Dangerous Secrets by Lisa Marie Rice

Dangerous Secrets by Lisa Marie Rice is the story of small town librarian Charity Prewhitt, who becomes the target of the Department of Homeland Security because of her friendship with Vassily Worontzoff, a Russian immigrant author and survivor of the Gulag. Although Charity doesn't realize it, her "friend" happens to be obsessed with her and an international criminal about to aid terrorist activity.

Enter Nicholas Ames, on a mission to seduce Charity in order to get closer to Vassily. Of course, the mission turns into an unexpectedly real, hot relationship.

I'm sorry to report that I didn't enjoy Dangerous Secrets nearly as much as Rice's Dangerous Lover. I think my main problem is because I'm a librarian, and I didn't appreciate the stereotypical portrayal of Charity. I was disappointed that Charity was described as never being busy at work, only having a bachelor's degree, and, basically, trapped. She was introverted, beautiful in a way easy to overlook, and, really, rather boring as her life revolved around books and caring for her elderly aunt and uncle. Granted, I'm in a hospital and not a public library, but that's certainly not my reality.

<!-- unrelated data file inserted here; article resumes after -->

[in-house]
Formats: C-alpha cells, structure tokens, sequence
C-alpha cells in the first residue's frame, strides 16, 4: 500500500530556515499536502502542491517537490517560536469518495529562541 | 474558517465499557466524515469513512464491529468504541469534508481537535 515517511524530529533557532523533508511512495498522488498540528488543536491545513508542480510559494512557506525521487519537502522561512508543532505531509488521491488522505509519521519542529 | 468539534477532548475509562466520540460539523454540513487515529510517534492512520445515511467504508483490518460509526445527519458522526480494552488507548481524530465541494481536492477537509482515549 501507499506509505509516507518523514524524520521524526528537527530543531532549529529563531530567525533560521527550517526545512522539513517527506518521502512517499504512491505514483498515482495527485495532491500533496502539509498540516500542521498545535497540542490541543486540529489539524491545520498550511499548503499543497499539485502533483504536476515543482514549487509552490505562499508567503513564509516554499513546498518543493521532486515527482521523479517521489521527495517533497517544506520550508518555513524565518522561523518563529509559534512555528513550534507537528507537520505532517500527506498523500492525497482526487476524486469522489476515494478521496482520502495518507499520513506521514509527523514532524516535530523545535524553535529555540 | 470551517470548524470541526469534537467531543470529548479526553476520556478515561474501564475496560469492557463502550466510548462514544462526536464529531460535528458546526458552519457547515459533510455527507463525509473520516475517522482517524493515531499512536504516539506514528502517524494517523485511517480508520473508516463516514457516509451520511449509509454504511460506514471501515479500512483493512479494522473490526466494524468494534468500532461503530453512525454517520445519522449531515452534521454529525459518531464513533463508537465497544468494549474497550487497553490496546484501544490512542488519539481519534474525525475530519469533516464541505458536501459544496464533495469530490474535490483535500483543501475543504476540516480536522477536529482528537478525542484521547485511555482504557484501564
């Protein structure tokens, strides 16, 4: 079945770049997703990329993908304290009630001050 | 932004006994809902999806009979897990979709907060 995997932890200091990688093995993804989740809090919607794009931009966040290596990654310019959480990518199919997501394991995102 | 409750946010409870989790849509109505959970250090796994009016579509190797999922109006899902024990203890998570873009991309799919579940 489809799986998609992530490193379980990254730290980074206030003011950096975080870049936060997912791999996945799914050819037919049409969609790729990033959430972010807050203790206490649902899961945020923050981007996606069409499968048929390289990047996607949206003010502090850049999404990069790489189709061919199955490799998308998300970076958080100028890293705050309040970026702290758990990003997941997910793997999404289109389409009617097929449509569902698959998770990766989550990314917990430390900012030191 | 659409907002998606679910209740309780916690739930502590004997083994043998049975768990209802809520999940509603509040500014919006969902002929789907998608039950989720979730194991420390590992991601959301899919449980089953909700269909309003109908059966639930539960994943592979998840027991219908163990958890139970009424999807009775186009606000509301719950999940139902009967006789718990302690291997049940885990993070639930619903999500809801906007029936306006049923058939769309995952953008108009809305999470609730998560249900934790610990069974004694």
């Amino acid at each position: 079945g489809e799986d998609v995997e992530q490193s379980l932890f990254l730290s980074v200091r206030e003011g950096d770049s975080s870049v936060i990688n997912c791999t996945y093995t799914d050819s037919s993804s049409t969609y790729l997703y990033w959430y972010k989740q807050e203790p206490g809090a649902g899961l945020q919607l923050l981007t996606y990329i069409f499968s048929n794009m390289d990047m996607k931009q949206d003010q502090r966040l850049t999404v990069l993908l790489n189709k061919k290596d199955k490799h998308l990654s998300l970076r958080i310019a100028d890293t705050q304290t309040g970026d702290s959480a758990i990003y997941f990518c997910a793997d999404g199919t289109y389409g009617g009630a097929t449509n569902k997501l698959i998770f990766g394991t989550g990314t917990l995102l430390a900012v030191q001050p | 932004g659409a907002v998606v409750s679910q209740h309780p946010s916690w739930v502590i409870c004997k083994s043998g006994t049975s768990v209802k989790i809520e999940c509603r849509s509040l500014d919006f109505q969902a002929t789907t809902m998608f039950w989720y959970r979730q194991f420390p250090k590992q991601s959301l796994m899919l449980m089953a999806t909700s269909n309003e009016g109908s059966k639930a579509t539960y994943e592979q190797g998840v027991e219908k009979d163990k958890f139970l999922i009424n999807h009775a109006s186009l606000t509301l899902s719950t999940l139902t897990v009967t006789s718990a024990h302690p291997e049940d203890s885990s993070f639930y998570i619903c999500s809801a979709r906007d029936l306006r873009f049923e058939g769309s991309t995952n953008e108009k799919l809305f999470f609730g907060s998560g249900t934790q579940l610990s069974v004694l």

And I found Vassily way more fascinating than Nicholas. . . .

WARNING: While not as steamy as Lover, Secrets does have some steamy scenes.

My overall personal rating of Dangerous Secrets is a C+.


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